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Concurrency in Go with Channels and Goroutines

So far I’ve been walking myself through learning some of the basic features of the Go language and I’ve been impressed with what I’ve seen. I still have this nagging feeling that Go is a solution looking for a problem and I haven’t decided if that’s because I haven’t yet had that “a-ha!” moment where I figure out what problem Go solves miraculously or if it’s just because I’ve only been poking around with it for a few days.

Concurrency is one of the more heavily lauded features of the language, but the community is quick to remind you that concurrency is not parallelism. I won’t go into detail on that subject because it’s a really meaty one and I just want to provide a quick introduction to concurrency here.

The way to think about goroutines is that they are very small, light-weight chunks of processing that you compose in order to chew up a larger task. There may be a correlation here between goroutines and actors and in terms of design, I’ve noticed a near 1:1 correlation between what I would normally code into an actor with what I find being coded into goroutines in samples. The way goroutines communicate with each other and the rest of your code is through channels which can send and receive messages.

One distinction that I think is unique to Go is that sending and receiving on channels is a synchronizing operation. In other words, if you use the arrow notation (<-) to receive a value from a channel, you will block until you receive that value. Conversely, if you send a value on a channel, the code that sent the value will be blocked until some other goroutine plucks that value off the channel .You can get around this with buffered channels, but it seems to be a fundamental thing that goroutines synchronize via communication rather than shared memory.

In my little sample, I decided to take the synchronization “hello world” of a producer and a consumer and implement it in Go. In the following code, I’ve got a type called StockTick and I’ve created a channel that carries stock ticks (channels are strongly typed). I invoke a producer and a consumer and thus have two separate blocks of code communicating with each other:

package main

import (
	"fmt"
	"math/rand"
)

type StockTick struct {
	Ask		float32
	Bid		float32
	Symbol	string
}

func genTick() (tick StockTick) {
	tick.Ask = 45 * rand.Float32()
	tick.Bid = 42.50 * rand.Float32()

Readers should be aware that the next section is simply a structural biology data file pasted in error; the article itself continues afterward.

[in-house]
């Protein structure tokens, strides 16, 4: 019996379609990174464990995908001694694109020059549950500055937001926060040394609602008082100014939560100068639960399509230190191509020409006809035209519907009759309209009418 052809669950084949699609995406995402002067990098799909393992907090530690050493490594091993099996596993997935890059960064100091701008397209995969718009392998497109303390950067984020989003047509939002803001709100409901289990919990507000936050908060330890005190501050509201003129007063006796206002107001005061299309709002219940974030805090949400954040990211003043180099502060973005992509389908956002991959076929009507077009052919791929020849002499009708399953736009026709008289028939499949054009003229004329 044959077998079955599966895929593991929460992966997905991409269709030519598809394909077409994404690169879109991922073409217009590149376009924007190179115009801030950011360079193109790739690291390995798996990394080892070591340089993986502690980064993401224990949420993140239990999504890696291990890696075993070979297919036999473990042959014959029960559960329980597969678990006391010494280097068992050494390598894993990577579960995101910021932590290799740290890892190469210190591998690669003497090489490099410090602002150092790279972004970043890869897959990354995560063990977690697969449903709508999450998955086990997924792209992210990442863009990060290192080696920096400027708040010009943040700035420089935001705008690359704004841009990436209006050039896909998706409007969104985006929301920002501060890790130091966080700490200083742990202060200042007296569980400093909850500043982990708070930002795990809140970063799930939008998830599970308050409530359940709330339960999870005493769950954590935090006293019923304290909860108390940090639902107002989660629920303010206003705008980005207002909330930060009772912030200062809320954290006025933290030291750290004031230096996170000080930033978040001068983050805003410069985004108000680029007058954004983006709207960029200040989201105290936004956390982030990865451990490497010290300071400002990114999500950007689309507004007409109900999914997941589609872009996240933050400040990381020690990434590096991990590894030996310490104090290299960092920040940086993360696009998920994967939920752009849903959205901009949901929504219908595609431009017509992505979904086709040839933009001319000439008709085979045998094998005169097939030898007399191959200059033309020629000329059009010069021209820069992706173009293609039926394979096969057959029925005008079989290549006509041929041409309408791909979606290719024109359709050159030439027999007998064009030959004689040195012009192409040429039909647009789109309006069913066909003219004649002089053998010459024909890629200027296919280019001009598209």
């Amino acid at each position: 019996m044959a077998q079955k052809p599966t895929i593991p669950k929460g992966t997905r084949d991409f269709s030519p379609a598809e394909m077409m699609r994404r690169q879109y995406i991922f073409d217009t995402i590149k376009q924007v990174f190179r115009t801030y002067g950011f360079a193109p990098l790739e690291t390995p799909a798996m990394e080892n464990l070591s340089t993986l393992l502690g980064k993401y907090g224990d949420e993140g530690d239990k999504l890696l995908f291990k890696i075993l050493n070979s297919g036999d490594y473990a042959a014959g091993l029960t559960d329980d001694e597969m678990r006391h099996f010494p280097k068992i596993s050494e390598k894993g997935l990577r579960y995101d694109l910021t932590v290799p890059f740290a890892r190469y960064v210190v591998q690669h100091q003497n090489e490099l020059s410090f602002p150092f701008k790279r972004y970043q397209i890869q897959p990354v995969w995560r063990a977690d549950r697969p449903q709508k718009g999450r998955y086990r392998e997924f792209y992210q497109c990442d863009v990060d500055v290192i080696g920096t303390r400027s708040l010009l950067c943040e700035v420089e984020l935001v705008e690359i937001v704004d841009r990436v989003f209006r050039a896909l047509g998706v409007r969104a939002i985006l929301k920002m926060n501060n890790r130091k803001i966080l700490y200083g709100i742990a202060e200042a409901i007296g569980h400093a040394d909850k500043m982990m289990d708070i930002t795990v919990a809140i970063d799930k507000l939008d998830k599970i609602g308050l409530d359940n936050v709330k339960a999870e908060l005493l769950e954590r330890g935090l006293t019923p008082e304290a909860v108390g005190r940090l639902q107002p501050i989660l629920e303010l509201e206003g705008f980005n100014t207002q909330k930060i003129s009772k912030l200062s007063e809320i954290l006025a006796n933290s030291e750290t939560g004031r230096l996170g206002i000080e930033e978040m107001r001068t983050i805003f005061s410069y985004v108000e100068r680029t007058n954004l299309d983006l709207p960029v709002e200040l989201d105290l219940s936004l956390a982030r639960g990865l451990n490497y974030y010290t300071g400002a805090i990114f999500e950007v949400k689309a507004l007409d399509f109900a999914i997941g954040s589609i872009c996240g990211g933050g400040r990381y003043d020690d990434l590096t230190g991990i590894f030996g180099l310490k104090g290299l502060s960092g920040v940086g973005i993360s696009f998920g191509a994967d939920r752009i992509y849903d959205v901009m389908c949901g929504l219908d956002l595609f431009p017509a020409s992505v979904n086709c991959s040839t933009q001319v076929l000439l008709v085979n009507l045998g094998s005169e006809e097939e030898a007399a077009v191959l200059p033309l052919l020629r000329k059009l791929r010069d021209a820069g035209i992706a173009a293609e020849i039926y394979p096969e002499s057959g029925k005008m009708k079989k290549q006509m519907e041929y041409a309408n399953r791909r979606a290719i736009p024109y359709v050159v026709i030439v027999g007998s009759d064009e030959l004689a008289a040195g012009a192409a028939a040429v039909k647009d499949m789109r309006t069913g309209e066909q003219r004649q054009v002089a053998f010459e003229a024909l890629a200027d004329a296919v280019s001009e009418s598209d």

tick.Symbol = "IBM"
	return tick
}

func produceTicks(stocks chan StockTick) {
	for x:=1; x<100; x++ {
		stocks <- genTick()
	}
	close(stocks)
}

func consumeTicks(stocks chan StockTick) {
	for stock := range stocks {
		fmt.Printf("Consumed a tick %v\n", stock)
	}
}

func main() {
	fmt.Printf("Stock Channels FTW\n\n")
	stocks := make(chan StockTick)
	go produceTicks(stocks)
	consumeTicks(stocks)
}

There are a couple of things that I found interesting in this code that caught me by surprise. The first is that I had to close the stocks channel when I was done producing. This is because the range operator creates a deadlock if the code reaches a point where it knows that there can be no more values to consume (the producer goroutine is done). You can get around this in real-world apps where you plan on consuming all day with an infinite loop, but in this case I knew I was done so calling close(stocks) is actually what allows the range operator to terminate in a friendly way without a deadlock.

Next, notice that I used the go keyword to fire off the produceTicks method as an asynchronous goroutine but I didn’t do that for consumeTicks. This is because if I let them both be asynchronous in the background, the main() function would terminate, which kills the go application. In a go app, as soon as main() exits, the entire app quits, even if you have active goroutines.

There are a number of higher-level patterns that you can implement with channels such as sync’ing on acknowledgements sent back on the channel from which a value is received and using a “fan-in” approach where you’re pulling from multiple channels to produce values on a single channel so that you aren’t waiting in lock-step for values to arrive in sequence across channels. As this is still just a series of blog posts covering my introduction to the language, I won’t cover those yet.

As I said, I am still unsure whether I have any problems that Go would be ideal to solve, but I am going to keep plugging away until I decide one way or the other.